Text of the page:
Thyroid function and risk of all-cause and cardiovascular mortality: a prospective population-based cohort studyGroothof, D., Flores-Guerrero, J. L., Nolte, I. M., Bouma, H. R., Gruppen, E. G., Bano, A., Post, A., Kootstra-Ros, J. E., Hak, E., Bos, J. H. J., de Borst, M. H., Gans, R. O. B., Links, T. P., Dullaart, R. P. F. & Bakker, S. J. L., 6-Jul-2020, In : Endocrine. 12 p.
Research output: Contribution to journal › Article › Academic › peer-review
- Life Course Epidemiology (LCE)
- Critical care, Anesthesiology, Peri-operative and Emergency medicine (CAPE)
- Microbes in Health and Disease (MHD)
- PharmacoTherapy, Epidemiology and Economics
- Groningen Kidney Center (GKC)
- Lifestyle Medicine (LM)
- Lifelong Learning, Education & Assessment Research Network (LEARN)
- Damage and Repair in Cancer Development and Cancer Treatment (DARE)
- Guided Treatment in Optimal Selected Cancer Patients (GUTS)
- Groningen Institute for Organ Transplantation (GIOT)
Purpose Although thyroid hormones are irrefutably implicated in cardiovascular physiology, the impact of within-reference range variations of thyroid function on cardiovascular disease (CVD) remains unclear. Elucidating this is important, since it could foster preventive treatment and reduce global CVD burden. We therefore investigated the impact of within-reference range variations of thyroid function on all-cause and cardiovascular mortality. Methods We included community-dwelling individuals aged 28-75 years from a prospective cohort study, without known use of thyroid-affecting therapy and with thyrotropin within reference range. Associations of thyroid function with mortality were quantified using Cox models and adjusted for sociodemographic and cardiovascular risk factors. Results Mean (SD) age of the 6,054 participants (52.0% male) was 53.3 (12.0) years. During 47,594 person-years of follow-up, we observed 380 deaths from all causes and 103 from CVDs. Although higher thyrotropin was not associated with all-cause mortality (adjusted HR 1.02, 95% CI 0.92-1.14), point estimates for cardiovascular mortality diverged toward increased risk in younger (= 72 years) (0.77, 0.56-1.06). Higher free thyroxine (FT4) was associated with all-cause mortality (1.18, 1.07-1.30) and with cardiovascular mortality only in elderly (1.61, 1.19-2.18), but not in younger participants (1.03, 0.78-1.34). Higher free triiodothyronine (FT3) was associated with all-cause mortality in females only (1.18, 1.02-1.35). FT(3)was not associated with cardiovascular mortality (0.91, 0.70-1.18). Conclusions Community-dwelling elderly individuals with high-normal thyroid function are at increased risk of all-cause and cardiovascular mortality, reinforcing the need of redefining the current reference ranges of thyroid function.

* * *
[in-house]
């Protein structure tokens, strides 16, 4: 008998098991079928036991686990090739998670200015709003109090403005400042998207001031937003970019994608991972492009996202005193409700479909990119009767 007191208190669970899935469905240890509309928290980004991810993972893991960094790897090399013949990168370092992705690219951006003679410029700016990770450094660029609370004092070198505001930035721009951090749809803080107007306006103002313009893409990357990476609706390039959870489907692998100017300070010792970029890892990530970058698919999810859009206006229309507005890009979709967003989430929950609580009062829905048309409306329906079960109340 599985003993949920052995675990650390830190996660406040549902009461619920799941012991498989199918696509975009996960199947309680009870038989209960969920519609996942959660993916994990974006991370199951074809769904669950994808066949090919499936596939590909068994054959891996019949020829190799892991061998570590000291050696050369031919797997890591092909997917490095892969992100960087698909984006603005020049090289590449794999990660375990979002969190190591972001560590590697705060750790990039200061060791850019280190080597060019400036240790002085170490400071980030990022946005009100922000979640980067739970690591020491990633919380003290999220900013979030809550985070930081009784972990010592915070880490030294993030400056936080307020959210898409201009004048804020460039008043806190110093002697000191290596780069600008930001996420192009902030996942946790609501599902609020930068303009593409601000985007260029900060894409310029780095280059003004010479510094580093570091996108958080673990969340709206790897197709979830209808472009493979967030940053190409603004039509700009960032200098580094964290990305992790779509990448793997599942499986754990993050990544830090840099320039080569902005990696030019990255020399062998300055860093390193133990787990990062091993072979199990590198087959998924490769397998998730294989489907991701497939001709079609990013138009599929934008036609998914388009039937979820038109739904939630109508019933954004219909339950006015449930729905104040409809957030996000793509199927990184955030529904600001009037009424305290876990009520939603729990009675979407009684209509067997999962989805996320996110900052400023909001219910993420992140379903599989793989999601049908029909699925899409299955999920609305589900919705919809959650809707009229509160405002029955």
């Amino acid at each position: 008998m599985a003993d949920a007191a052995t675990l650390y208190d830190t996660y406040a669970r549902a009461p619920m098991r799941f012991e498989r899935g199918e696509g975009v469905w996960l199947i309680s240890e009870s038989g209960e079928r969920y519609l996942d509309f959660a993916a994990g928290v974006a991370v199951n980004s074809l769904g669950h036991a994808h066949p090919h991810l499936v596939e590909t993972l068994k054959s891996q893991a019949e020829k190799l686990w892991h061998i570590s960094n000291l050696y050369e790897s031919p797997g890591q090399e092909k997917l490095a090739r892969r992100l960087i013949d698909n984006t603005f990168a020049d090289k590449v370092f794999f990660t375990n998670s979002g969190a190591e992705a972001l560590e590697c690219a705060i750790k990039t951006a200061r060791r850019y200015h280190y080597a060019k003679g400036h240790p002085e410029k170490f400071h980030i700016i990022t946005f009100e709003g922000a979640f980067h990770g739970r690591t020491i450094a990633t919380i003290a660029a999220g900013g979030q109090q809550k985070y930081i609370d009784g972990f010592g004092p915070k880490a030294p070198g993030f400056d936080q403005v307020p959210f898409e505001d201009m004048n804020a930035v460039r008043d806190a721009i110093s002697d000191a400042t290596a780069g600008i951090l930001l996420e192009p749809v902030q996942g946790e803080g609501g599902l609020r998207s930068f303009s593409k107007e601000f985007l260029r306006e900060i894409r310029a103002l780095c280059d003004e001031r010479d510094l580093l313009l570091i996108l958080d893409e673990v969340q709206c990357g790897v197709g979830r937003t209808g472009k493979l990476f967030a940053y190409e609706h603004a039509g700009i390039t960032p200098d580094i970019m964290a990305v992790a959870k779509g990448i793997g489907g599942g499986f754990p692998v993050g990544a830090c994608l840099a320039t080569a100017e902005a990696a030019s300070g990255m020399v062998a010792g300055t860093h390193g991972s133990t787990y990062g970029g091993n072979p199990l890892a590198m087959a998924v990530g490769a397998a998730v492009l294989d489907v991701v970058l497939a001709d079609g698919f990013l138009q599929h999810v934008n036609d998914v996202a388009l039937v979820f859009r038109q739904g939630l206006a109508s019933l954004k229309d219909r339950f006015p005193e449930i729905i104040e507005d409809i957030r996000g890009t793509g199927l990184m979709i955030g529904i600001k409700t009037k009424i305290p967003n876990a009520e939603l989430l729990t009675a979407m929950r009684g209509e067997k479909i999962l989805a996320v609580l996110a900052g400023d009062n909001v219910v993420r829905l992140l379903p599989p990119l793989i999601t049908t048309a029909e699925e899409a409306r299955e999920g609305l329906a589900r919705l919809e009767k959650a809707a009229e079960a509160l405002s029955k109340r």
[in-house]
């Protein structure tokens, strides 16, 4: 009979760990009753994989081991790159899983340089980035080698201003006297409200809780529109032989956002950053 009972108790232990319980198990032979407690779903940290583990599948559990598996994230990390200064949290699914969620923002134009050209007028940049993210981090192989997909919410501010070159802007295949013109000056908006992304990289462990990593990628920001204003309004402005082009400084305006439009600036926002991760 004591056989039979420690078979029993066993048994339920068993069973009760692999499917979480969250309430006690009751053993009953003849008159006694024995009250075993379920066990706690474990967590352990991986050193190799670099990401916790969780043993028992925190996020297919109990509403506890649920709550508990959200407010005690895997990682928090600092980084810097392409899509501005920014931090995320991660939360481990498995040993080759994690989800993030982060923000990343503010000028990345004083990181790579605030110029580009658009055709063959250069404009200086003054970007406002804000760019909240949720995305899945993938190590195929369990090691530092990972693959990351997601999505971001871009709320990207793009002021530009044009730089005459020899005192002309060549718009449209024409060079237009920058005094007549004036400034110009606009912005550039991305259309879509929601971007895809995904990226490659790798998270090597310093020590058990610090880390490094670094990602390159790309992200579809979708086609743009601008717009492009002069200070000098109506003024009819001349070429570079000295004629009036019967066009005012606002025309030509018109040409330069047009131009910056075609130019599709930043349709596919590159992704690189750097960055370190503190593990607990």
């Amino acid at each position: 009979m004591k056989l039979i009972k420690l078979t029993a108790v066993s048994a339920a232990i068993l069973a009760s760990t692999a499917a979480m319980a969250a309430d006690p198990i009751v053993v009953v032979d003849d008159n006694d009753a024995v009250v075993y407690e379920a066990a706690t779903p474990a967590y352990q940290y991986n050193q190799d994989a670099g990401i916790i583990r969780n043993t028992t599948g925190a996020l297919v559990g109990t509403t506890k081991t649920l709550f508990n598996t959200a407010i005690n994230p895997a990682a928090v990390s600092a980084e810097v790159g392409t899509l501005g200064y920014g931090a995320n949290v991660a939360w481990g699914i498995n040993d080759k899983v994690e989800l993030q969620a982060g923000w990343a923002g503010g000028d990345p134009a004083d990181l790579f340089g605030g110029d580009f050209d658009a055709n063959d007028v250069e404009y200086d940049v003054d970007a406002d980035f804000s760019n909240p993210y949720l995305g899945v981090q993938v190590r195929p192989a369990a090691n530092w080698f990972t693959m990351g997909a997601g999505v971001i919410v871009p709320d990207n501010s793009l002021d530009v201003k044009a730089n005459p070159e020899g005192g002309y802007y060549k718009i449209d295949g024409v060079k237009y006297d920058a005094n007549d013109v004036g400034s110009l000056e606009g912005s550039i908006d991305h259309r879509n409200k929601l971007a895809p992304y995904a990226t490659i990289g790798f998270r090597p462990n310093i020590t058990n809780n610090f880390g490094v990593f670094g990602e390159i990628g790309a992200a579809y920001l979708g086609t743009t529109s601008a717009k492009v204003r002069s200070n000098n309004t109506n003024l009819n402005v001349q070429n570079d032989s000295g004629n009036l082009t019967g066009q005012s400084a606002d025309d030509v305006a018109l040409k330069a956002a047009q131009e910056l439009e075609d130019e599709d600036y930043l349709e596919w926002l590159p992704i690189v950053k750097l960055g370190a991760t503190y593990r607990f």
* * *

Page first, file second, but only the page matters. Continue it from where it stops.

|Number of pages||12|
|Publication status||Published - 6-Jul-2020|
- Thyroid function, Euthyroid, Mortality risk, Cohort study, General population, Biomarker, CORONARY-HEART-DISEASE, FREE-THYROXINE, STIMULATING HORMONE, SERUM THYROTROPIN, OXIDATIVE STRESS, OLDER MEN, LIFE-SPAN, HYPERTHYROIDISM, HYPOTHYROIDISM, ASSOCIATION